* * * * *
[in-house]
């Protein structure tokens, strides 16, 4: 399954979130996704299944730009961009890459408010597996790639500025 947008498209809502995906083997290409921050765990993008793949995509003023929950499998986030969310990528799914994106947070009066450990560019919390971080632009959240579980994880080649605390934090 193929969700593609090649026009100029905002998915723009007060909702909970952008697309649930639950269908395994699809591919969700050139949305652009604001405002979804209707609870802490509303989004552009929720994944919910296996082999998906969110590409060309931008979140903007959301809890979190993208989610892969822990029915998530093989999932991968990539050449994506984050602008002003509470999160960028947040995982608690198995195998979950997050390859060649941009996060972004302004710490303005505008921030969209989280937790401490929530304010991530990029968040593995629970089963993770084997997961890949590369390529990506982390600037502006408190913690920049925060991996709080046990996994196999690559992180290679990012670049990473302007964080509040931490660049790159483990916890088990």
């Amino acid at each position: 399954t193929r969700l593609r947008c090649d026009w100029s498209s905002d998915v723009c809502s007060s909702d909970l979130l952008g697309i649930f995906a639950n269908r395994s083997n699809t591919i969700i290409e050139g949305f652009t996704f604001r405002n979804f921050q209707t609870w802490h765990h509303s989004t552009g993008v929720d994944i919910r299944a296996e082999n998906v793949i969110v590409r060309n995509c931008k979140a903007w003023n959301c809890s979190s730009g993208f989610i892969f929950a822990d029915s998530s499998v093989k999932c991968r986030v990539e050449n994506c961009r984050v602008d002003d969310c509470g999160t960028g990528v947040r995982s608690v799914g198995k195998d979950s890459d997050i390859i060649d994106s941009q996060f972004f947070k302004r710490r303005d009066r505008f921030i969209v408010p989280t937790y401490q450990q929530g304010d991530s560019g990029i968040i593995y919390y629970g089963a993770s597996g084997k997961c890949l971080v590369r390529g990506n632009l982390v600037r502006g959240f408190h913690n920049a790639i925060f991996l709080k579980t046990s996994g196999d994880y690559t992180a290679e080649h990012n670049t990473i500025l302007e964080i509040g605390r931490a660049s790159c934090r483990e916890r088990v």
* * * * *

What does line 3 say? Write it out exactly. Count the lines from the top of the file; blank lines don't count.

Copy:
């Amino acid at each position: 399954t193929r969700l593609r947008c090649d026009w100029s498209s905002d998915v723009c809502s007060s909702d909970l979130l952008g697309i649930f995906a639950n269908r395994s083997n699809t591919i969700i290409e050139g949305f652009t996704f604001r405002n979804f921050q209707t609870w802490h765990h509303s989004t552009g993008v929720d994944i919910r299944a296996e082999n998906v793949i969110v590409r060309n995509c931008k979140a903007w003023n959301c809890s979190s730009g993208f989610i892969f929950a822990d029915s998530s499998v093989k999932c991968r986030v990539e050449n994506c961009r984050v602008d002003d969310c509470g999160t960028g990528v947040r995982s608690v799914g198995k195998d979950s890459d997050i390859i060649d994106s941009q996060f972004f947070k302004r710490r303005d009066r505008f921030i969209v408010p989280t937790y401490q450990q929530g304010d991530s560019g990029i968040i593995y919390y629970g089963a993770s597996g084997k997961c890949l971080v590369r390529g990506n632009l982390v600037r502006g959240f408190h913690n920049a790639i925060f991996l709080k579980t046990s996994g196999d994880y690559t992180a290679e080649h990012n670049t990473i500025l302007e964080i509040g605390r931490a660049s790159c934090r483990e916890r088990v």